The Costa Rican zebra tarantula—a must-have for hobbyists—is native to the wild shrublands of Costa Rica, Guatemala, and Nicaragua. This spider (also called the striped-knee tarantula) is strikingly beautiful with a black body, deep red hairs, white stripes on its legs, and orange spinnerets.
These burrowing arachnids live in large communities in the wild and use their burrows to insulate their bodies from the harsh temperatures of day and the plummeting temperatures at night. As a pet, the zebra tarantula is quite easy to care for; it can adapt to a wide range of living conditions. However, due to its skittish nature, beginner spider keepers may want to start with a different species; this pet requires an intermediate level of care.
Common Name(s): Costa Rican zebra tarantula, striped-knee tarantula
Scientific Name: Aphonopelma seemani
Adult Size: Leg span of 4 to 4 1/2 inches
Life Expectancy: Females live 15 to 20 years; males live 5 years
Costa Rican Zebra Tarantula Behavior and Temperament
Costa Rican zebras move very fast, making them a less likely candidate for those who like to handle their pet spiders. While docile in demeanor, this spider displays darting speeds when startled; this is a pet that is hard to catch and difficult to contain. Trying to capture and pick up this type of tarantula often leads to injury of the animal when the spider falls into its cage or onto the floor from a substantial height. However, with daily socialization and gentle handling, the Costa Rican zebra tarantula can become moderately tamed.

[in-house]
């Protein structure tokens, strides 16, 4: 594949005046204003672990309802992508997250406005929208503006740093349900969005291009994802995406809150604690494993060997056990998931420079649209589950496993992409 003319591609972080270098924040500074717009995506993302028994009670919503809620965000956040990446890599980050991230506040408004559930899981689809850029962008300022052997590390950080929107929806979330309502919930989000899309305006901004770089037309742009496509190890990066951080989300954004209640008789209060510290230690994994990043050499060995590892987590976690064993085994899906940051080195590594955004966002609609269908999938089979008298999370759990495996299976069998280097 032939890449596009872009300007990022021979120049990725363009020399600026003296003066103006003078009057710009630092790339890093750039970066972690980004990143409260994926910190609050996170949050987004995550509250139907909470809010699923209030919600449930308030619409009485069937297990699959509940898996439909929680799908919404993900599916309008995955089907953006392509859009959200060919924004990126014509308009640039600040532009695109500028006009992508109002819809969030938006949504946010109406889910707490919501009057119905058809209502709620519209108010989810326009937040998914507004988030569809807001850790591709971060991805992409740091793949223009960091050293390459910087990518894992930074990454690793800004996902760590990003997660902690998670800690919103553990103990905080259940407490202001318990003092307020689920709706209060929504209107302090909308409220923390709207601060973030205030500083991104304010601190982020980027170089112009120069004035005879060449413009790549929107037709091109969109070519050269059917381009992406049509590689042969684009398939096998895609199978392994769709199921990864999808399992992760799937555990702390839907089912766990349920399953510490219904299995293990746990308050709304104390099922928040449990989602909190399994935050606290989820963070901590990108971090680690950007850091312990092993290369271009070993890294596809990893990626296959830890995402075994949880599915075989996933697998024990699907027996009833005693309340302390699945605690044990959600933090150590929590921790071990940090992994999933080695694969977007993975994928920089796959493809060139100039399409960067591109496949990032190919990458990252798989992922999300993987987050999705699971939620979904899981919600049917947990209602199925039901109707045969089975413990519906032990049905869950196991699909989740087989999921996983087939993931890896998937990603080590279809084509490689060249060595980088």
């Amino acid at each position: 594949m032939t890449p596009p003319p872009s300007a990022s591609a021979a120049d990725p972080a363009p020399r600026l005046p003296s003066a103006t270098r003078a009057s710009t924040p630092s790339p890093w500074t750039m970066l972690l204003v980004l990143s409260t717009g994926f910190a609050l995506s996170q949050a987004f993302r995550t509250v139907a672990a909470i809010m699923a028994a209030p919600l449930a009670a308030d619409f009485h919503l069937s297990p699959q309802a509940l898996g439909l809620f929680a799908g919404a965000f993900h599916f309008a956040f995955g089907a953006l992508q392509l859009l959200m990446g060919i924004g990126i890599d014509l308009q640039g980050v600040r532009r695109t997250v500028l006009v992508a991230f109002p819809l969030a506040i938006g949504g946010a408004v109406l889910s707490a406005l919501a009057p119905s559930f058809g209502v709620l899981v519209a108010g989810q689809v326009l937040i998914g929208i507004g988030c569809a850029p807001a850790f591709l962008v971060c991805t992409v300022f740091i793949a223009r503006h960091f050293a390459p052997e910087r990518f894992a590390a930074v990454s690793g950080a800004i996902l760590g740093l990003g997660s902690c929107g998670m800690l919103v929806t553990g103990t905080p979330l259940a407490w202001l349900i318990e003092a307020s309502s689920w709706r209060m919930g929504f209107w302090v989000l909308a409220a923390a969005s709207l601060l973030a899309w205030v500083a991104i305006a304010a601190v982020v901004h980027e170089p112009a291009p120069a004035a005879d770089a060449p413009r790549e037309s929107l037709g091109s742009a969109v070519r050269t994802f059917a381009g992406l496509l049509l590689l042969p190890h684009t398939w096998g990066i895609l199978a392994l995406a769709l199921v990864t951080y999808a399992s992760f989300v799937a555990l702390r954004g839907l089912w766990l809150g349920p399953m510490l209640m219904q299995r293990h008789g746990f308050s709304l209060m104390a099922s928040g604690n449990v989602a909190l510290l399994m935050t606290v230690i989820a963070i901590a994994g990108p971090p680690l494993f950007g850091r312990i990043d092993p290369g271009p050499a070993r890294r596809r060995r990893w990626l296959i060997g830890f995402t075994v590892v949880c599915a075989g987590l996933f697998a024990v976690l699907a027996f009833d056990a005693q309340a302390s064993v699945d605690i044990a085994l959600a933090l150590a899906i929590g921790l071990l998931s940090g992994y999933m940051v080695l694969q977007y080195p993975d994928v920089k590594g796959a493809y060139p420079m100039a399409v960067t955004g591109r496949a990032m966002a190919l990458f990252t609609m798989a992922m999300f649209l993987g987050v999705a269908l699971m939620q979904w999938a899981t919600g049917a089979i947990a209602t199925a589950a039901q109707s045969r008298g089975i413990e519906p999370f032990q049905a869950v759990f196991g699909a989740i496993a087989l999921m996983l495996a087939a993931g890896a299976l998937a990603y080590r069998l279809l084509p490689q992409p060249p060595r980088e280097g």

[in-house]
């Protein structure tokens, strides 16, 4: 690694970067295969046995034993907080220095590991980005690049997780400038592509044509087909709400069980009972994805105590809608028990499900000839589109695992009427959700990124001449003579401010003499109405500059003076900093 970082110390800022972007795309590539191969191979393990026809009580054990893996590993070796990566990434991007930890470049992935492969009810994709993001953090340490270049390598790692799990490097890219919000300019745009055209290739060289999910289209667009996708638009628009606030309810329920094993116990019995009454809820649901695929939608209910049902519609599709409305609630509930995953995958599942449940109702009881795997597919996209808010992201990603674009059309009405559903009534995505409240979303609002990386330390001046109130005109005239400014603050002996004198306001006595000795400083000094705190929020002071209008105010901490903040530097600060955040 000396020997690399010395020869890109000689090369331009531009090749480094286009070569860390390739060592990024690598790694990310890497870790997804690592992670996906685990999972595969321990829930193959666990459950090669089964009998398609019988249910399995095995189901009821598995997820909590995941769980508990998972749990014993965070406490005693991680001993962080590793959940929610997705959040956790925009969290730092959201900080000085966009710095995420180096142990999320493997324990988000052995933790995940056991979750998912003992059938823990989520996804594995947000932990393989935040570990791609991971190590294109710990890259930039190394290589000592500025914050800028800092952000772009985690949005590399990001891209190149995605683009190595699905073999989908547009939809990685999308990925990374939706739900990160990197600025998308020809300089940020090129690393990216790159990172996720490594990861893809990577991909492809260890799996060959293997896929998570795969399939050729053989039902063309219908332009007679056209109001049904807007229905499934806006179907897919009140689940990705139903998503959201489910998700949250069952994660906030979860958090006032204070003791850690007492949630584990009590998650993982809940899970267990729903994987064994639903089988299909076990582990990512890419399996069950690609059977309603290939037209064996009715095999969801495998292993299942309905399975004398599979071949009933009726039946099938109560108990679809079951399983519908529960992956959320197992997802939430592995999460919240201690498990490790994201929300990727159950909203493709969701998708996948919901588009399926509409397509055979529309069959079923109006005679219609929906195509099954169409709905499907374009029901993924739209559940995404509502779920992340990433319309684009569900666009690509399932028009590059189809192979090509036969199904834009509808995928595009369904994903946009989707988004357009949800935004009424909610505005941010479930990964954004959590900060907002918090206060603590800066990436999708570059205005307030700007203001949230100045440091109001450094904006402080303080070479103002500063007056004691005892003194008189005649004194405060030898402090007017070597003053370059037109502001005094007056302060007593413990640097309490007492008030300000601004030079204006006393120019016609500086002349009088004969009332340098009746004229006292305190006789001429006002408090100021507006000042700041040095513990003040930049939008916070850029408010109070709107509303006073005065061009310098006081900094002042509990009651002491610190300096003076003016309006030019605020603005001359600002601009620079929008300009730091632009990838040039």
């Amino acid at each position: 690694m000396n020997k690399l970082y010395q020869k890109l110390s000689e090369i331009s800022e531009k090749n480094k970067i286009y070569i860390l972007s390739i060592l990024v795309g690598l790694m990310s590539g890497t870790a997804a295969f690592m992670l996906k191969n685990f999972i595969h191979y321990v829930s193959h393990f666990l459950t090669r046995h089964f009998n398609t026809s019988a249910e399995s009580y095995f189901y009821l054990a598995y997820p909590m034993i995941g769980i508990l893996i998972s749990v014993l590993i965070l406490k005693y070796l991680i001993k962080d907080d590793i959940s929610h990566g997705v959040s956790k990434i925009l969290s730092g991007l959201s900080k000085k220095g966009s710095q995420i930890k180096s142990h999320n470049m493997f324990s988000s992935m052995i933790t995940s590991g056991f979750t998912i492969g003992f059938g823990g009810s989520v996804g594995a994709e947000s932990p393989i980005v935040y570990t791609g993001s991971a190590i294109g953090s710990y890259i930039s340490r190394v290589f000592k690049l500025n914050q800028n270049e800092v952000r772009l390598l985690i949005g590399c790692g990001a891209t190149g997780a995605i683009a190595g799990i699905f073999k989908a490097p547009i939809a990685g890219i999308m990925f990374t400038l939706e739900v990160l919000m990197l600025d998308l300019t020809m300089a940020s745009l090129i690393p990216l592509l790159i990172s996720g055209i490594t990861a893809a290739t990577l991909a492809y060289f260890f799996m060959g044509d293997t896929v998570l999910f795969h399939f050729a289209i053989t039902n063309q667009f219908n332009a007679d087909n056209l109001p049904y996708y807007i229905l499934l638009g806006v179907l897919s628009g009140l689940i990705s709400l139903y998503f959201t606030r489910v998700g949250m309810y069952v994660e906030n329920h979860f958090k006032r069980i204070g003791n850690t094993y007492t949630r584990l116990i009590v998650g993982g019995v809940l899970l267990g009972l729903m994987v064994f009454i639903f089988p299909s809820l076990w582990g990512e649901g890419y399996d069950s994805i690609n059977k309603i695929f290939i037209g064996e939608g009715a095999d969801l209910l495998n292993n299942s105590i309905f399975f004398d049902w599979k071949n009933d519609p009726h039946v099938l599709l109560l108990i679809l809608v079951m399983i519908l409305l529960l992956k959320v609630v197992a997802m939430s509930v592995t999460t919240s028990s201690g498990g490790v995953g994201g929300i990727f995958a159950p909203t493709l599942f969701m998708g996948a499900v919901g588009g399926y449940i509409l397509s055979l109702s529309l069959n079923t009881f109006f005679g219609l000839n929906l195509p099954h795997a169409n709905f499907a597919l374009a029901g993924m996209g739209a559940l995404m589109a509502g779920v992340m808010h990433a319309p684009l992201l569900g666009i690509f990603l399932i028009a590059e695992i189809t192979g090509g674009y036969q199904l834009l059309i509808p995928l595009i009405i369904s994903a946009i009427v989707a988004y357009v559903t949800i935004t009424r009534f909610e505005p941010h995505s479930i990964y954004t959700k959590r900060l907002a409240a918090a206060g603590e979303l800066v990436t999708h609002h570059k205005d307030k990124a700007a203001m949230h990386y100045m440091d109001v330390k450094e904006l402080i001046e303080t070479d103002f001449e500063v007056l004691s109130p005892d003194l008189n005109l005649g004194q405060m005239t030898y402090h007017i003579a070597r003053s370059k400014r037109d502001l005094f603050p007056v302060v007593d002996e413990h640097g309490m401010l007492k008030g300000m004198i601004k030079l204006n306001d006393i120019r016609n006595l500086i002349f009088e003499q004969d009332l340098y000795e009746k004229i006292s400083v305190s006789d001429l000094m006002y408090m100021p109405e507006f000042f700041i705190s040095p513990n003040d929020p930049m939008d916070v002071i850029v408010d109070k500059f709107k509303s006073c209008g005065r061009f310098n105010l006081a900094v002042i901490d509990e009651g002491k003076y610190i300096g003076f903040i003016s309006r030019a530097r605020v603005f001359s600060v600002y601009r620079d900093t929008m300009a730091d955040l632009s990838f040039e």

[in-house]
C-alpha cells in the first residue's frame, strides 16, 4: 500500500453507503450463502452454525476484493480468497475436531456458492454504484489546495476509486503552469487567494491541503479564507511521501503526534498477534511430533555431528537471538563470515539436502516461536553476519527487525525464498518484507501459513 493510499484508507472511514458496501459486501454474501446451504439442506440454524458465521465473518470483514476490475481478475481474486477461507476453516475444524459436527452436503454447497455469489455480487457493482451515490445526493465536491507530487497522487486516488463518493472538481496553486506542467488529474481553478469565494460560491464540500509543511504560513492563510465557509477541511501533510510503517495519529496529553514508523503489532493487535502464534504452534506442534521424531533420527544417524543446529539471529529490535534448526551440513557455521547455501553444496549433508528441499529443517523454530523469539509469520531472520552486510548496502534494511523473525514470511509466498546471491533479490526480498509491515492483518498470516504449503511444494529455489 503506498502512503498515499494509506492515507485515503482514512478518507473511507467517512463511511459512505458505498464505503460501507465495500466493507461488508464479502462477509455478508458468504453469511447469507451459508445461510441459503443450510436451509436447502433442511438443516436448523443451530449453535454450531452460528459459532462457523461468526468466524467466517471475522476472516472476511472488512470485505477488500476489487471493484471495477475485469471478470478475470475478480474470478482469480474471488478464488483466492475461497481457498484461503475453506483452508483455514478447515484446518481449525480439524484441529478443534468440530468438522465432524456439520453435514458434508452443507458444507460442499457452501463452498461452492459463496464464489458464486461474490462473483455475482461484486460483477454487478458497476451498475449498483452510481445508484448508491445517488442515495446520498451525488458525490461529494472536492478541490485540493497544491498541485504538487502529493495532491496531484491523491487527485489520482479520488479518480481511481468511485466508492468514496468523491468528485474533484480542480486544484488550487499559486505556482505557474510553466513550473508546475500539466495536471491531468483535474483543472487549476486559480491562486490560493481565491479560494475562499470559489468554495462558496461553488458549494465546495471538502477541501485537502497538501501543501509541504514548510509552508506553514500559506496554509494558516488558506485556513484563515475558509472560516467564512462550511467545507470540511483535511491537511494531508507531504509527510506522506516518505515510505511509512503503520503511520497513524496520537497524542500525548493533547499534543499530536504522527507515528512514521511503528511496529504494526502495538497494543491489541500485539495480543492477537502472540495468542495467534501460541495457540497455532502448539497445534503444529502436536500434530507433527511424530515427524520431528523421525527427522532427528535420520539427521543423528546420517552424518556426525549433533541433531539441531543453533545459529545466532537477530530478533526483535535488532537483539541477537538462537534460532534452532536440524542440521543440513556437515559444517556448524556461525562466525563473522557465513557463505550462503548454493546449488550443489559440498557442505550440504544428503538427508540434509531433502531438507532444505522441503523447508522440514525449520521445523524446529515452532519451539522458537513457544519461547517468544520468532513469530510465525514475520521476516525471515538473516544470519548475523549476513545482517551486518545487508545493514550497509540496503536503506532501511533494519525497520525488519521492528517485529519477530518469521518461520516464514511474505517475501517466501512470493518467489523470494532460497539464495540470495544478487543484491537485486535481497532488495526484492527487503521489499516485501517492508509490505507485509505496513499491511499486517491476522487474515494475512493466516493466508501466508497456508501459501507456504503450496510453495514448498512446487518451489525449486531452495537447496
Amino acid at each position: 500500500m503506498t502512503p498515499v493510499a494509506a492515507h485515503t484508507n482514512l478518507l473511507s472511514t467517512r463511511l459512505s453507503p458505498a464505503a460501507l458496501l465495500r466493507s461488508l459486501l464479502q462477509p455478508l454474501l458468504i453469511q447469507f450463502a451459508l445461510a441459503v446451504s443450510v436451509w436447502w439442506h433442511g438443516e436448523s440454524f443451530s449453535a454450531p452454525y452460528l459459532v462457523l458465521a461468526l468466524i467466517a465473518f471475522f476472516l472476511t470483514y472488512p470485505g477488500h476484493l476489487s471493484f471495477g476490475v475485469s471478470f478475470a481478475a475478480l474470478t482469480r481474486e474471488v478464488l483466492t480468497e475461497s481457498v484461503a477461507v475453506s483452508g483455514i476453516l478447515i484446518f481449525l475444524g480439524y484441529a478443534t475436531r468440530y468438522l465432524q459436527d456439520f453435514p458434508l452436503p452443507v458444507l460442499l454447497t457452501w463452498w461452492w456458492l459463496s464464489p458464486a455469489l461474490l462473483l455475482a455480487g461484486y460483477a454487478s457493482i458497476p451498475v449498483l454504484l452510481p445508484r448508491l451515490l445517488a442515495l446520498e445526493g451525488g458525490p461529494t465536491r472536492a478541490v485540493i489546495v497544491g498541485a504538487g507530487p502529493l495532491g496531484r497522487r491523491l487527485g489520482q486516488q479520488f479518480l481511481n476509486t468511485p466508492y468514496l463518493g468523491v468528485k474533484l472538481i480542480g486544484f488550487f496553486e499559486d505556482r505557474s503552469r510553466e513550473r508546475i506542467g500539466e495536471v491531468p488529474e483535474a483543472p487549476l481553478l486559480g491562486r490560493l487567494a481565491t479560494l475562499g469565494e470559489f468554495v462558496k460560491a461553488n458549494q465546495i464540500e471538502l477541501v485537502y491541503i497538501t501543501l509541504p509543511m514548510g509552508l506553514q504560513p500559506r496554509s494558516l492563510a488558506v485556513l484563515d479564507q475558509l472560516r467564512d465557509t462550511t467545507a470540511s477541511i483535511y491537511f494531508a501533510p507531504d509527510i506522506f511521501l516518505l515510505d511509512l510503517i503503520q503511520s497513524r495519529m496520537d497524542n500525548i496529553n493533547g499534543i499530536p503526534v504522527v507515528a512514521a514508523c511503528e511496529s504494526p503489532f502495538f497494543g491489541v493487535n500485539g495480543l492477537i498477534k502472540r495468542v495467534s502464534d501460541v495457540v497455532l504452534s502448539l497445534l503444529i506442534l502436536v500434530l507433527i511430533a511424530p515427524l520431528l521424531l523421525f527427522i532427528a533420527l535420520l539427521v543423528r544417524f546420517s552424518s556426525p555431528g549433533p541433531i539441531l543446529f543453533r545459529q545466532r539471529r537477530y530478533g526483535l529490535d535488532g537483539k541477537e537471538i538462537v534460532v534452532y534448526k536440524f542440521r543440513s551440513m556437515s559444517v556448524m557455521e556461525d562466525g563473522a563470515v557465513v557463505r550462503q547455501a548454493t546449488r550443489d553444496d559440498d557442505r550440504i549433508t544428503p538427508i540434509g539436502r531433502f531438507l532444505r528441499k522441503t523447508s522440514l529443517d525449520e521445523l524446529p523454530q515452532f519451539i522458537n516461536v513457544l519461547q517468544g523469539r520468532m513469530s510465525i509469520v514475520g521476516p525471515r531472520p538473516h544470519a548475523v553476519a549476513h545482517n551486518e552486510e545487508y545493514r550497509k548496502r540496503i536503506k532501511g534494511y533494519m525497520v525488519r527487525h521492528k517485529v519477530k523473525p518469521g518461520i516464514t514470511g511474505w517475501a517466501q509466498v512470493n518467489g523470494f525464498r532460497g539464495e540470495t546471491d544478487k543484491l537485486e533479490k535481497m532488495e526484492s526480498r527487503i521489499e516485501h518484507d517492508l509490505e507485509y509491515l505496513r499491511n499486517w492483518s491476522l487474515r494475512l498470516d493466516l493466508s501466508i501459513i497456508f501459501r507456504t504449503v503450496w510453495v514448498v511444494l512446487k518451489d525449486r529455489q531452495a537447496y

Like most tarantulas, the zebra tarantula's barb-like hairs are ejected from its body when it perceives danger; these hairs can cause mild skin irritation. This pet spider's venom is also mildly toxic to humans.
Housing the Costa Rican Zebra Tarantula
A small 5- to-10-gallon aquarium is suitable for Costa Rican zebra tarantulas. The width of the tank should be at least three times wider than your spider's leg span; it should also be tall enough to accommodate a thick substrate for burrowing. The enclosure needs to be escape-proof. Since spiders spend most of their time climbing, a wire mesh top is strongly discouraged. Specially designed spider terrariums better fit the spiders' needs and can be purchased at pet stores.
The substrate on the tank's bottom should be at least four inches thick and consist of a mix of peat moss, soil, or vermiculite. A hollowed-out log, cork bark, half of a small clay flowerpot, or a store-bought spider house can be used for a shelter. Various climbing supports like fake plants and vines should also be situated throughout the enclosure.
The temperature of your spider's habitat should hover around 70 to 85 degrees Fahrenheit (21 to 30 degrees Celsius) with a humidity level of 75 to 80 percent. Supplemental heat is usually not necessary unless you keep your house cool. In this case, supplement heat by placing a specially designed heating pad underneath only one side of your spider's habitat. This allows your pet to move to a cooler location should it need to escape the warmth. Evaporation from your spider's water dish should provide enough relative humidity, preventing the need to mist inside the enclosure.
Food and Water